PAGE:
In response to the question "Whether a man may merit anything from God?" St. Thomas writes:
It is written (Jeremiah 31:16): "There is a reward for thy work." Now a reward means something bestowed by reason of merit. Hence it would seem that a man may merit from God. [ST I-II, Q114, A1]Now what is this, especially given that it was earlier today that we saw Aquinas write that man could not merit any supernatural gifts at all? Well, the first thing that must be said of course is that perhaps St. Thomas has made a mistake; he is only human after all. Notwithstanding that possibility, though, it must be said that he is astonishingly consistent in his work, so that we are better off to not presuming that he has contradicted himself. Similarly, given his own (and that of his fellow scholastics) intensely conservative outlook on the truth - so that they prefer not to pursue novelties, but to adhere to the Faith delivered - we must surely presume that some explanation is forthcoming. And there is.
I answer that, Merit and reward refer to the same, for a reward means something given anyone in return for work or toil, as a price for it. Hence, as it is an act of justice to give a just price for anything received from another, so also is it an act of justice to make a return for work or toil. Now justice is a kind of equality, as is clear from the Philosopher (Ethic. v, 3), and hence justice is simply between those that are simply equal; but where there is no absolute equality between them, neither is there absolute justice, but there may be a certain manner of justice, as when we speak of a father's or a master's right (Ethic. v, 6), as the Philosopher says. And hence where there is justice simply, there is the character of merit and reward simply. But where there is no simple right, but only relative, there is no character of merit simply, but only relatively, in so far as the character of justice is found there, since the child merits something from his father and the slave from his lord.In other words, he means nothing different here than what we've previously seen, and what St. Augustine said:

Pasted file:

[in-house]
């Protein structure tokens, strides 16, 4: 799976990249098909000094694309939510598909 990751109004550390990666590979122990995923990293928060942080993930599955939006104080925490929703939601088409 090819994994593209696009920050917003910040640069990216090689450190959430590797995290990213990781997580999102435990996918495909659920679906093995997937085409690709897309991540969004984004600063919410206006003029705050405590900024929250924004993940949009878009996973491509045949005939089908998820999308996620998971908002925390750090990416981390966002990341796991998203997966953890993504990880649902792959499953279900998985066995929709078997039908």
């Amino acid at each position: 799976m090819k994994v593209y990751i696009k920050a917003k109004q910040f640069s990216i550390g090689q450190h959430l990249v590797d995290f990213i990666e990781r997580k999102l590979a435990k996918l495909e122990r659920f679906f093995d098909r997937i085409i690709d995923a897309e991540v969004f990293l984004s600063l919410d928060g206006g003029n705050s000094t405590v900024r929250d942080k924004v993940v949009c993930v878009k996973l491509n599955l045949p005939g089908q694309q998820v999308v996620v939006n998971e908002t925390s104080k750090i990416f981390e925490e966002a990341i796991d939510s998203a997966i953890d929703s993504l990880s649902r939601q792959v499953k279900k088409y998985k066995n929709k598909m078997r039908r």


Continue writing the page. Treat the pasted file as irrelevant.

Now it is clear that between God and man there is the greatest inequality: for they are infinitely apart, and all man's good is from God. Hence there can be no justice of absolute equality between man and God, but only of a certain proportion, inasmuch as both operate after their own manner. Now the manner and measure of human virtue is in man from God. Hence man's merit with God only exists on the presupposition of the Divine ordination, so that man obtains from God, as a reward of his operation, what God gave him the power of operation for, even as natural things by their proper movements and operations obtain that to which they were ordained by God; differently, indeed, since the rational creature moves itself to act by its free-will, hence its action has the character of merit, which is not so in other creatures. [ST, op. cit.; emphasis added]
no one merits the grace which brings them to attain to justice; our prayer is a gift; no one merits justification; no one merits Faith, which is a gift, without which no one does good; love is given by God; our merits are gifts effected through grace; when God rewards, He crowns His gifts, even the merits He has given; eternal life is a grace. [emphasis added]This post really adds nothing new to what we have seen, but I include it by way of addressing a part of the Summa that might possibly be quoted out of context by Aquinas' (and Catholics') detractors. The point remains the same: we cannot save ourselves; we cannot earn salvation.